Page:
One-on-One with senior guard Jake Schalow
Monday, November 25, 2013
One-on-One with senior guard Jake Schalow

BEMIDJI, Minn. – Senior guard Jake Schalow (Kaukauna, Wis.) has grown on and off the court during his four years on the Bemidji State men’s basketball team. From role player to captain and starter, Schalow isn’t taking a single minute of Beaver basketball for granted. caught up with the pure shooter to talk about his career and social life.

After an all-state senior year you ultimately decided on BSU, why?
Jake Schalow: I chose BSU for a lot of reasons, I had a really good relationship with the coaching staff, they recruited me very hard throughout the whole process. The summer going into my senior year, I got a lot of attention from the coaches and they made it a point to get to a lot of my games. The selling point was early in October after I had already had my visit, a couple of my coaches drove down to watch one of my workouts and then drove back. That really showed me how high I was on their list and that really showed me how much they cared to have me at Bemidji State.  

How was your transition to the college game?
(JS): I think it’s so much more of a bigger jump than what people think it is, the game is so much faster, everyone is so much stronger. You go from high school where you have your one or two athletes that are really good and they’re putting in time year round, but then the rest of them are playing two or three sports, so their time isn’t really focused to basketball. When you come here, everyone is that good. Then you toss in people being stronger and faster, it makes for a huge adjustment period where you just have to get used to playing grown men rather then high school boys.  

You contributed to a very special team as a sophomore, how was that?
(JS): Sophomore year was amazing. Winning the conference was such a great feeling, that whole night, cutting down the nets, beating Winona State, which was just a good way to cap it off. Cutting down the nets was a great feeling, I got lucky enough to cut them down a couple of times in high school, but to be able to do it in college was really special.

Last year head coach Mike Boschee came in with a new system, how was that transition for you?
(JS): It was a challenge. It’s hard when you play your first couple of years and your getting a lot of minutes, then with the new system, I wasn’t as strong. I knew that I needed to get better in certain areas. I think it has helped me this year.  It helped me appreciate every minute that I get, because if I don’t perform, I’m going to lose my spot. It’s going to come to an end soon with one year left now, so I’m going to come in and work hard every day and get better.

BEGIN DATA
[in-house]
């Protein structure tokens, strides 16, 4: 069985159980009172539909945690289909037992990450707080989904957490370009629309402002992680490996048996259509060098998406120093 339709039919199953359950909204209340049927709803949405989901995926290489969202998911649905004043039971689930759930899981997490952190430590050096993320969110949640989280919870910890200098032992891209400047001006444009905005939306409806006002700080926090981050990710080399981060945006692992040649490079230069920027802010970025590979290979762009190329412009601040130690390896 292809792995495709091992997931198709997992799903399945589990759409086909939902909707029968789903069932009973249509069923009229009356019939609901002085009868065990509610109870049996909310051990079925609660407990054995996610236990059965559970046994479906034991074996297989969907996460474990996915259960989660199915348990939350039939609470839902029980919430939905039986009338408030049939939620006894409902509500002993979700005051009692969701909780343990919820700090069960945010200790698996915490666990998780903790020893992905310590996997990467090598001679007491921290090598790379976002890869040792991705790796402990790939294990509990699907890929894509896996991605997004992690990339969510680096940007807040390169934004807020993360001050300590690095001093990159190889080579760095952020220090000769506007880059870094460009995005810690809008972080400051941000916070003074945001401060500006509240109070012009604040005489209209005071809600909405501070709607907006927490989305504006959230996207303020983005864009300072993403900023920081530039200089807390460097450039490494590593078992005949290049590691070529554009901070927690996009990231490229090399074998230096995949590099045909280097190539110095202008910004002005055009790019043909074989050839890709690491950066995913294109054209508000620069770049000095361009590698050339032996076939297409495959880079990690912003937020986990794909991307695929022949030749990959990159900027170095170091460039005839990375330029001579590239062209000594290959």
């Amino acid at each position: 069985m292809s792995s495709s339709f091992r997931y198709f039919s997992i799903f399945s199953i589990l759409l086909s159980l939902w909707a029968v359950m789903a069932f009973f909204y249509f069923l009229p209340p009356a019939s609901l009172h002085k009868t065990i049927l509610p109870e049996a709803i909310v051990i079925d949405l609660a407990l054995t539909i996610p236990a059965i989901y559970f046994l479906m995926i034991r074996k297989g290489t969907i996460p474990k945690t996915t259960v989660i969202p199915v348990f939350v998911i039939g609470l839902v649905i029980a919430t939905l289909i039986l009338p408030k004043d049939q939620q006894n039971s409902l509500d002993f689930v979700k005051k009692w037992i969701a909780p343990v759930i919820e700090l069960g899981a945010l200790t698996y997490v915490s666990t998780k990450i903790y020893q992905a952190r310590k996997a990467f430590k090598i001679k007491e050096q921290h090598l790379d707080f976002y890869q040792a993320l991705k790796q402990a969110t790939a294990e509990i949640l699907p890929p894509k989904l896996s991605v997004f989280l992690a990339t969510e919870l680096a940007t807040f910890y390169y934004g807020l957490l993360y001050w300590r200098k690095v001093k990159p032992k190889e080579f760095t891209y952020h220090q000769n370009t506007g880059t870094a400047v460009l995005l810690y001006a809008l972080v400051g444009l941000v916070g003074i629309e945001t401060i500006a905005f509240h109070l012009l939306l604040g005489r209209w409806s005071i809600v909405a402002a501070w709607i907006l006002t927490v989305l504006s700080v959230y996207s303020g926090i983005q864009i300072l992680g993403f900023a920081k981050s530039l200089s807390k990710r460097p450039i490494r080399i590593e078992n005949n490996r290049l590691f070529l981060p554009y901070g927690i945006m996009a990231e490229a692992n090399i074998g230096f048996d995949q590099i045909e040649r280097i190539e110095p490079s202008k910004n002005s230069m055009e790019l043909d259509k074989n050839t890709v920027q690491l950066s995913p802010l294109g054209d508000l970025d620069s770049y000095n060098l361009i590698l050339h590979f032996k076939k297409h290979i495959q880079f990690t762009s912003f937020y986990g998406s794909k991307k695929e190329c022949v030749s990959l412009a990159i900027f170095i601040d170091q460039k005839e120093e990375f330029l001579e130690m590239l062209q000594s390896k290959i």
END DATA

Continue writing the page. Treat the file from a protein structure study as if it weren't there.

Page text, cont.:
How has your role changed, from being a solely 3-point threat to being a senior and being a leader?
(JS): It was a blessing having really good and experienced guys ahead of me throughout the whole career. Bryce (Tesdahl), Lance (Rongstad), James (Ellisor) and D-Mac (Dermaine Crockrell) were really solid college players. It made my transition a lot more smooth. I came in the first year and I don’t know if I took many shots outside of the three, so it really helped me get my feet wet and get into college basketball. Where as this year, I need to be that role model for all of the freshmen, I cant just rely on taking 3’s, I have to work at getting in the paint, get more 2-point attempts, while also getting to the free throw line.

You’re a pure shooter, how did that develop?
(JS): I’ve got to give a lot of my credit to my dad. We took pretty much the whole month of August before my junior year and I really worked to get it just perfect. I always was a huge fan of J.J. Redick and I always watched and tried to get exactly his shot. That August we really hit it hard, I don’t even know if I took that many 3’s, it was just constantly form shooting, get the hand right at the eyebrow, get the left hand off so there was no touching. It really helped elevate my game as a senior. Coming into college, I think that was a big factor in some of my success early because I could shoot it and I was very confident in my shot.  

You are active on Twitter. How would you describe your Twitter persona?
(JS): I try to keep it light, I will talk a little bit about basketball, I will talk about some things that are going on in my life with classes, my education, but a lot of it is basketball. I will retweet BSUBeavers a lot talking about the other sports on campus, I retweet some things about the NBA, about Duke basketball. You can follow me at @JSchalow24.

You’re dating Morgan Lee from the BSU women’s basketball team, what is it like to be outscored by your girlfriend game-after-game?
(JS): [Laughs] It’s a lot different than anything that I’ve ever had. She’s had a extremely successful career, obviously putting up her 1,000th point this last week. It is a little bit different because that’s not always how I’ve had it in my life, but I’m happy for her, I’m happy how she’s scoring and I’m happy that they have gone 4-0 so far. 

For more information on the Bemidji State men’s basketball program, follow the Beavers on Twitter (@BSUHoops or @BSUBeavers), like them on Facebook ( or or sign up for the TXTUpdates from text-messaging system through the "Mulitmedia" pull down menu on the main page of

Nestled in Northern Minnesota’s wooded region and located on the shore of Lake Bemidji, Bemidji State University sponsors 15 varsity athletic programs with NCAA Division I men’s and women’s hockey membership in the Western Collegiate Hockey Association, while its 13 NCAA Division II programs hold membership in the Northern Sun Intercollegiate Conference (NSIC).